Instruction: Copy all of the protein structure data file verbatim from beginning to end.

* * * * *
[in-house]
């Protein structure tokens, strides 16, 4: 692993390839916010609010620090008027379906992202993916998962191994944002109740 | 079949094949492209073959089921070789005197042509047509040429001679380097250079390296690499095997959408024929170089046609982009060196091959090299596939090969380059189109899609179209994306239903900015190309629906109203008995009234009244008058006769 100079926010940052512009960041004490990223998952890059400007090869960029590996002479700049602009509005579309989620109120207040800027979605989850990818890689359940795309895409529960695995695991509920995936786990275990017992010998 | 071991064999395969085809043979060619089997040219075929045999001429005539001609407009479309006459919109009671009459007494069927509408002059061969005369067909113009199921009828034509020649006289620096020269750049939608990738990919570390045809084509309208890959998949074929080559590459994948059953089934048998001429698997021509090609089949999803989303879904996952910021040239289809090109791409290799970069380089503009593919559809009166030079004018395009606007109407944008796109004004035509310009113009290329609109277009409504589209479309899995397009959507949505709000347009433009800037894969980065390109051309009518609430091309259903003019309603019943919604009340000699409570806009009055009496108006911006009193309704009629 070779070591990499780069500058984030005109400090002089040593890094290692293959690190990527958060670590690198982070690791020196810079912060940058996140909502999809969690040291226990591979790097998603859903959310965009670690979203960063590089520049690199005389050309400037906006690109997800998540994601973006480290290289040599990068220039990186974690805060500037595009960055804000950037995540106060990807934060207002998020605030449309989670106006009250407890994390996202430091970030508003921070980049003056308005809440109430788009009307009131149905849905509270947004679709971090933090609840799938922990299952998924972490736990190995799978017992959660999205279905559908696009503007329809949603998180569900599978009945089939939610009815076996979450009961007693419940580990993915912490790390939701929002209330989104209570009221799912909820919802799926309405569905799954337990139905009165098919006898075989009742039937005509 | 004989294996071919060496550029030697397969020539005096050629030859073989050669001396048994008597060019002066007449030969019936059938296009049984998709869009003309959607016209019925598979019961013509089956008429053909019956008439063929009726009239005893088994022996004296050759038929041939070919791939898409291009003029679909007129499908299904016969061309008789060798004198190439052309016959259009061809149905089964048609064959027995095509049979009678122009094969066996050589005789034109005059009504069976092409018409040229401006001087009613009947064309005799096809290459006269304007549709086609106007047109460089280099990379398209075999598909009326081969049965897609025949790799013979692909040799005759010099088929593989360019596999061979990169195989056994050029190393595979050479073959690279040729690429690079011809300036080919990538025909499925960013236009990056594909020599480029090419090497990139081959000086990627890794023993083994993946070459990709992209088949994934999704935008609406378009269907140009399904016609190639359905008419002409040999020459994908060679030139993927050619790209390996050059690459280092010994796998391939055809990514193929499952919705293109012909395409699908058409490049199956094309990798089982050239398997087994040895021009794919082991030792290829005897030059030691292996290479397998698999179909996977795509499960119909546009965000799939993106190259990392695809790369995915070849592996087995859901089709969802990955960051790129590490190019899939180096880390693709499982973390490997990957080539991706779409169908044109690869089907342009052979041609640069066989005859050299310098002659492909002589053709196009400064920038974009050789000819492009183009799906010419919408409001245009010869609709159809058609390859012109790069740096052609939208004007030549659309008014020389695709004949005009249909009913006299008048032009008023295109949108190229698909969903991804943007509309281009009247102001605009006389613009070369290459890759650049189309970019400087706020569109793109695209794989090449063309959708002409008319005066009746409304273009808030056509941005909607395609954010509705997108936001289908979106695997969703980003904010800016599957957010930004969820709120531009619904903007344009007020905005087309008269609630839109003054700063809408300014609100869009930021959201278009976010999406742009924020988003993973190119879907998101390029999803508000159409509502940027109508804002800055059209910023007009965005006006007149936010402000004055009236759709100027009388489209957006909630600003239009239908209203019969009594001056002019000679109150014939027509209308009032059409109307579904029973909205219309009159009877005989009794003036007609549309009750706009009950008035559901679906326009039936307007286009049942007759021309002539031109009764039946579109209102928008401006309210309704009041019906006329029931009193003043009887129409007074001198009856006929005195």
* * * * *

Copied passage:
[in-house]
């Protein structure tokens, strides 16, 4: 692993390839916010609010620090008027379906992202993916998962191994944002109740 | 079949094949492209073959089921070789005197042509047509040429001679380097250079390296690499095997959408024929170089046609982009060196091959090299596939090969380059189109899609179209994306239903900015190309629906109203008995009234009244008058006769 100079926010940052512009960041004490990223998952890059400007090869960029590996002479700049602009509005579309989620109120207040800027979605989850990818890689359940795309895409529960695995695991509920995936786990275990017992010998 | 071991064999395969085809043979060619089997040219075929045999001429005539001609407009479309006459919109009671009459007494069927509408002059061969005369067909113009199921009828034509020649006289620096020269750049939608990738990919570390045809084509309208890959998949074929080559590459994948059953089934048998001429698997021509090609089949999803989303879904996952910021040239289809090109791409290799970069380089503009593919559809009166030079004018395009606007109407944008796109004004035509310009113009290329609109277009409504589209479309899995397009959507949505709000347009433009800037894969980065390109051309009518609430091309259903003019309603019943919604009340000699409570806009009055009496108006911006009193309704009629 070779070591990499780069500058984030005109400090002089040593890094290692293959690190990527958060670590690198982070690791020196810079912060940058996140909502999809969690040291226990591979790097998603859903959310965009670690979203960063590089520049690199005389050309400037906006690109997800998540994601973006480290290289040599990068220039990186974690805060500037595009960055804000950037995540106060990807934060207002998020605030449309989670106006009250407890994390996202430091970030508003921070980049003056308005809440109430788009009307009131149905849905509270947004679709971090933090609840799938922990299952998924972490736990190995799978017992959660999205279905559908696009503007329809949603998180569900599978009945089939939610009815076996979450009961007693419940580990993915912490790390939701929002209330989104209570009221799912909820919802799926309405569905799954337990139905009165098919006898075989009742039937005509 | 004989294996071919060496550029030697397969020539005096050629030859073989050669001396048994008597060019002066007449030969019936059938296009049984998709869009003309959607016209019925598979019961013509089956008429053909019956008439063929009726009239005893088994022996004296050759038929041939070919791939898409291009003029679909007129499908299904016969061309008789060798004198190439052309016959259009061809149905089964048609064959027995095509049979009678122009094969066996050589005789034109005059009504069976092409018409040229401006001087009613009947064309005799096809290459006269304007549709086609106007047109460089280099990379398209075999598909009326081969049965897609025949790799013979692909040799005759010099088929593989360019596999061979990169195989056994050029190393595979050479073959690279040729690429690079011809300036080919990538025909499925960013236009990056594909020599480029090419090497990139081959000086990627890794023993083994993946070459990709992209088949994934999704935008609406378009269907140009399904016609190639359905008419002409040999020459994908060679030139993927050619790209390996050059690459280092010994796998391939055809990514193929499952919705293109012909395409699908058409490049199956094309990798089982050239398997087994040895021009794919082991030792290829005897030059030691292996290479397998698999179909996977795509499960119909546009965000799939993106190259990392695809790369995915070849592996087995859901089709969802990955960051790129590490190019899939180096880390693709499982973390490997990957080539991706779409169908044109690869089907342009052979041609640069066989005859050299310098002659492909002589053709196009400064920038974009050789000819492009183009799906010419919408409001245009010869609709159809058609390859012109790069740096052609939208004007030549659309008014020389695709004949005009249909009913006299008048032009008023295109949108190229698909969903991804943007509309281009009247102001605009006389613009070369290459890759650049189309970019400087706020569109793109695209794989090449063309959708002409008319005066009746409304273009808030056509941005909607395609954010509705997108936001289908979106695997969703980003904010800016599957957010930004969820709120531009619904903007344009007020905005087309008269609630839109003054700063809408300014609100869009930021959201278009976010999406742009924020988003993973190119879907998101390029999803508000159409509502940027109508804002800055059209910023007009965005006006007149936010402000004055009236759709100027009388489209957006909630600003239009239908209203019969009594001056002019000679109150014939027509209308009032059409109307579904029973909205219309009159009877005989009794003036007609549309009750706009009950008035559901679906326009039936307007286009049942007759021309002539031109009764039946579109209102928008401006309210309704009041019906006329029931009193003043009887129409007074001198009856006929005195």